In the hands of a skillful filmmaker, a violent movie goes beyond sensationalized blood and gore—it’s a story that rings true, giving audiences the illusion of a front-row seat to real criminal behavior.
But there’s another reason movies can feel so true to life: because the stories are often stolen from real psychopaths, and real events.
But with hundreds of thousands of people murdered each year, how do filmmakers decide which killings will translate most compellingly to the screen?
A&E Real Crime spoke with Harold Schechter, author of Ripped from the Headlines!: The Shocking True Stories Behind the Movies’ Most Memorable Crimes to get clarity on how sensational murders translate to the silver screen.
There have been many high-profile crimes over the years, but only a fraction have been successfully translated into film. What does a true crime need to make it into the Hollywood canon?
That’s a very good question, and one I’ve given a lot of thought to. I got into true crime because I was writing a book about movie special effects, and when I got to the horror chapter I discovered…that both Psycho and Texas Chainsaw Massacre had been inspired by the same case: that of Ed Gein.
So I became very interested in how real crimes become mythologized, and why certain very headline-grabbing sensational crimes seem to fade from public memory very quickly, while others become an enduring part of our communal mythology.
There are a number of reasons for that, but one is that it’s not just the gruesomeness of the crime. The crime has to have a certain number of ingredients that are the same ingredients that go into the making of a best-selling novel or a successful movie.
It has to have a compelling protagonist or antagonist—a compelling central figure. And there has to be some mystery involved in terms of the motivation of the person or the solution to the case.
Let’s start with Ed Gein, convicted of murdering two people in the 1950s, and of digging up corpses and mutilating them in his home. Not only is Gein the basis for villains in the movies you mentioned; he also inspired the serial killer character in Silence of the Lambs. Why does he get so much on-screen recognition compared to other more prolific murderers, like the Green River Killer?
Well, first of all, the nature of his crimes—particularly when they occurred—was so grotesque. It was the middle of the balmy Eisenhower era in the heartland of America, and this farmer was committing these very bizarre rituals.
One of the things that interests me about the Ed Gein story is how closely it resembles certain kinds of scary fairy tales—particularly fairy tales about some bizarre figure who inhabits a creepy home off the beaten track somewhere, and it turns out to be the abode of a monster. It appears in the Grimm brothers, in “Hansel and Gretel.” There are all these children’s folk stories.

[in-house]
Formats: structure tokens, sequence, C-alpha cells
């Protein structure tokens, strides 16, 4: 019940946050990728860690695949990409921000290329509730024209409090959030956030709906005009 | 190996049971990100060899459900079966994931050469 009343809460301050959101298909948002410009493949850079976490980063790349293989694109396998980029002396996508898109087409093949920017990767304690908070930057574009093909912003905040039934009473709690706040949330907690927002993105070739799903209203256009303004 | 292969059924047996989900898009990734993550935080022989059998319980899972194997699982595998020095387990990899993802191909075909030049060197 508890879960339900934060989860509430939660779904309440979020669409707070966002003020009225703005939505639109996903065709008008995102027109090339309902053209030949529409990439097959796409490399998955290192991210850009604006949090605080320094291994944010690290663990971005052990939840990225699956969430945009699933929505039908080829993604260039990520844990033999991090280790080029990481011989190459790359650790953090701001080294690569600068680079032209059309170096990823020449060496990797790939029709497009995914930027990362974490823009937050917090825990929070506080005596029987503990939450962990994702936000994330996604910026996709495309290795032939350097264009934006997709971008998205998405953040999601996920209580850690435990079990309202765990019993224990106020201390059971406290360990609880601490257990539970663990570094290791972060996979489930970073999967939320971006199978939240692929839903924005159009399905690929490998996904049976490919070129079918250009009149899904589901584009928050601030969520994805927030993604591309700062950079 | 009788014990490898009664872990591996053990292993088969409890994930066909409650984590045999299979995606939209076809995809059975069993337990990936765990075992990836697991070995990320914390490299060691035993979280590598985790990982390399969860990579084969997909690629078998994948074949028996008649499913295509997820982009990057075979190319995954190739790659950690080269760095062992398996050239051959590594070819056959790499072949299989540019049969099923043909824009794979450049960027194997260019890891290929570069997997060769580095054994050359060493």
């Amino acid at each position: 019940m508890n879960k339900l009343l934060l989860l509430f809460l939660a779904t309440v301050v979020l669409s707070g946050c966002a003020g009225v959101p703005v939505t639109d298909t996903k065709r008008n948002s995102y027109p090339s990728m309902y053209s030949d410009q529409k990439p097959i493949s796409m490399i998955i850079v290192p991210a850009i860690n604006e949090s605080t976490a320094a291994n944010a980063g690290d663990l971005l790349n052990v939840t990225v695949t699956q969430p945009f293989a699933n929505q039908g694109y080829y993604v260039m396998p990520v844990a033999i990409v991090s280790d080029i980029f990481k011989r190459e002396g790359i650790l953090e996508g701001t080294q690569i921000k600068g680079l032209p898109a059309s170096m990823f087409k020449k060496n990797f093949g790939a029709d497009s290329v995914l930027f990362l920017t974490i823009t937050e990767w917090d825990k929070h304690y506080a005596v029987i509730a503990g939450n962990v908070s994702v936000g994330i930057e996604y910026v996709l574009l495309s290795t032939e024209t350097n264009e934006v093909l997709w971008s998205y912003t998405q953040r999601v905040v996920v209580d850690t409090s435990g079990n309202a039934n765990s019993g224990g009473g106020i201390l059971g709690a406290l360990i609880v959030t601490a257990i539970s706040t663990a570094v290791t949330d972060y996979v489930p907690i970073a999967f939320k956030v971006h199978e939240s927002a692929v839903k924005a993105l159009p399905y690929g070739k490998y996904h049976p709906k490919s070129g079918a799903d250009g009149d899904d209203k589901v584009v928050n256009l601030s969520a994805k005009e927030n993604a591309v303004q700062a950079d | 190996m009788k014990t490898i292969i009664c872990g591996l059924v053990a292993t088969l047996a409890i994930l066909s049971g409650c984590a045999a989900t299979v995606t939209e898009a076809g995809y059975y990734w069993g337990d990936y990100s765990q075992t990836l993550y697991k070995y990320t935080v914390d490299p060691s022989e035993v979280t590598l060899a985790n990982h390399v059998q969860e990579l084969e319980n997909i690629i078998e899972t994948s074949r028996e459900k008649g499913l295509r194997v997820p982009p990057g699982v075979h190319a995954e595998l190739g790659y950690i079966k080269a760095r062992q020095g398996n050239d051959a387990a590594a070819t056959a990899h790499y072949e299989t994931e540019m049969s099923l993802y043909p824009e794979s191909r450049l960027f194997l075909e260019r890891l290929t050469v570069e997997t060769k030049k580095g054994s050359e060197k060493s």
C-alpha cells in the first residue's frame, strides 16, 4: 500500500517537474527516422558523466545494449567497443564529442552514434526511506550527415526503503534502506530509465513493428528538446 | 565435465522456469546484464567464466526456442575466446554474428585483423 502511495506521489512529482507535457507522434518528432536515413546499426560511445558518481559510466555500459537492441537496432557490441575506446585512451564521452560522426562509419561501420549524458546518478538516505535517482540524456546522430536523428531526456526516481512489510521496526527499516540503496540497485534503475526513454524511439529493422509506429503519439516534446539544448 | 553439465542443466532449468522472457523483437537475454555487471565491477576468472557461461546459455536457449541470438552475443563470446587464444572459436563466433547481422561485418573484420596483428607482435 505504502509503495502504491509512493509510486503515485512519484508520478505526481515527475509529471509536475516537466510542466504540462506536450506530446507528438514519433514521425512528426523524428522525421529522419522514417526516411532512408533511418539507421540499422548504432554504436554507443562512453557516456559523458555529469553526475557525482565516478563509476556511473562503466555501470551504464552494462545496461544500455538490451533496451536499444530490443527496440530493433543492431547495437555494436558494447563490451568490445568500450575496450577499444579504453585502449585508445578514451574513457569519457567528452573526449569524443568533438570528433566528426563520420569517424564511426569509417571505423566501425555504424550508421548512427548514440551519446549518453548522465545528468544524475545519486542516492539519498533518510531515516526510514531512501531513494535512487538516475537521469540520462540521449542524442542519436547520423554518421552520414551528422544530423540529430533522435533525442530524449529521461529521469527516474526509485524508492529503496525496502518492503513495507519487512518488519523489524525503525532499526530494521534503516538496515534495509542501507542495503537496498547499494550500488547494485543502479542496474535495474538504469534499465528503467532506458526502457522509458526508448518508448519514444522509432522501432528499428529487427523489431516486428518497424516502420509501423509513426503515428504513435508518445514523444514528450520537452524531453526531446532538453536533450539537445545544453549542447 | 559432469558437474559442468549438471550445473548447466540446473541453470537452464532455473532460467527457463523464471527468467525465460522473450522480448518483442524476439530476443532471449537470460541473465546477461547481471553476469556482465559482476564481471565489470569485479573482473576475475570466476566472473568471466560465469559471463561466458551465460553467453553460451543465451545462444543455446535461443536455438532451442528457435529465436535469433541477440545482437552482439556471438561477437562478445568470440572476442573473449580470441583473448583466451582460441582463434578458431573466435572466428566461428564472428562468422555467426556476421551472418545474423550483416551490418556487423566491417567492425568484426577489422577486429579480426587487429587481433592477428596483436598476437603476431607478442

I grew up in a Bronx apartment building, where there was one apartment on the sixth floor where a creepy old lady [lived], and there were all these folk stories [about her]. Now, in my childhood, she was just an idiosyncratic cat lady. But in the Gein story, it turned out to be true. This seemingly unremarkable dilapidated farmhouse really was a house of horrors. That story resonates so deeply with all these primitive beliefs that are just built into our imaginations.
What about the Zodiac Killer? Because he was never caught, he lives only in the imagination—and in film, notably in David Fincher’s Zodiac and as the basis for the villain in Dirty Harry. Why has he stuck around?
I think it’s largely the enduring mystery of who he was and what motivated him.
When there’s a serial killer on the loose—for example, when the Son of Sam was on the loose in New York City—it stirs up these very primal fears about some supernatural monster. It really turns an adult back into a little child, quivering under the bedsheets.
If the guy is caught like [the Son of Sam, David] Berkowitz, then it just turns out to be this crazy pudgy postal worker. But the thing with [never-caught] Zodiac is he maintains that quality, especially with the incredibly creepy mask he wore. There’s something larger-than-life about that. He becomes a comic book supervillain.
And these [mysteries] generate cottage industries theorizing about who it was.
Which true crimes, in your opinion, didn’t play out their potential on-screen?
There are movies in my book, like Eaten Alive [by Tobe Hooper, director of The Texas Chainsaw Massacre]. It’s a ridiculously bad movie. The case it was based on was one nobody knows: Joe Ball, an owner of a Texas roadhouse who kept pet alligators out back and killed a number of women. No one knows if he actually fed them to the alligators, but you could’ve potentially made a much better movie about the Joe Ball case.
But in a way you’re talking about apples and oranges. Because the thing about the actual crimes is that as compelling as they might be, in and of themselves they don’t necessarily form a compelling narrative.
Take something like Fritz Lang’s M, which is based on one of the most horrific serial killers of the 20th century: Peter Kürten. He went around committing these horrendous acts, and when you read the facts of the case, it’s very gripping. But you look at what Lang made of that as a piece of cinematic art—the way it was edited; the way it was shot; the choices he made as an artist in order to create the incredible impact; the opening sequence where you don’t see anything except this creepy guy picking up a little girl, giving her a red balloon and taking her off.
If you put the raw material into the hands of a second-rate artist, you’ll get second-rate art. If someone else had written about the Clutter family massacre, it would’ve been a cheap paperback. You give it to Truman Capote and it’s one of the great masterpieces.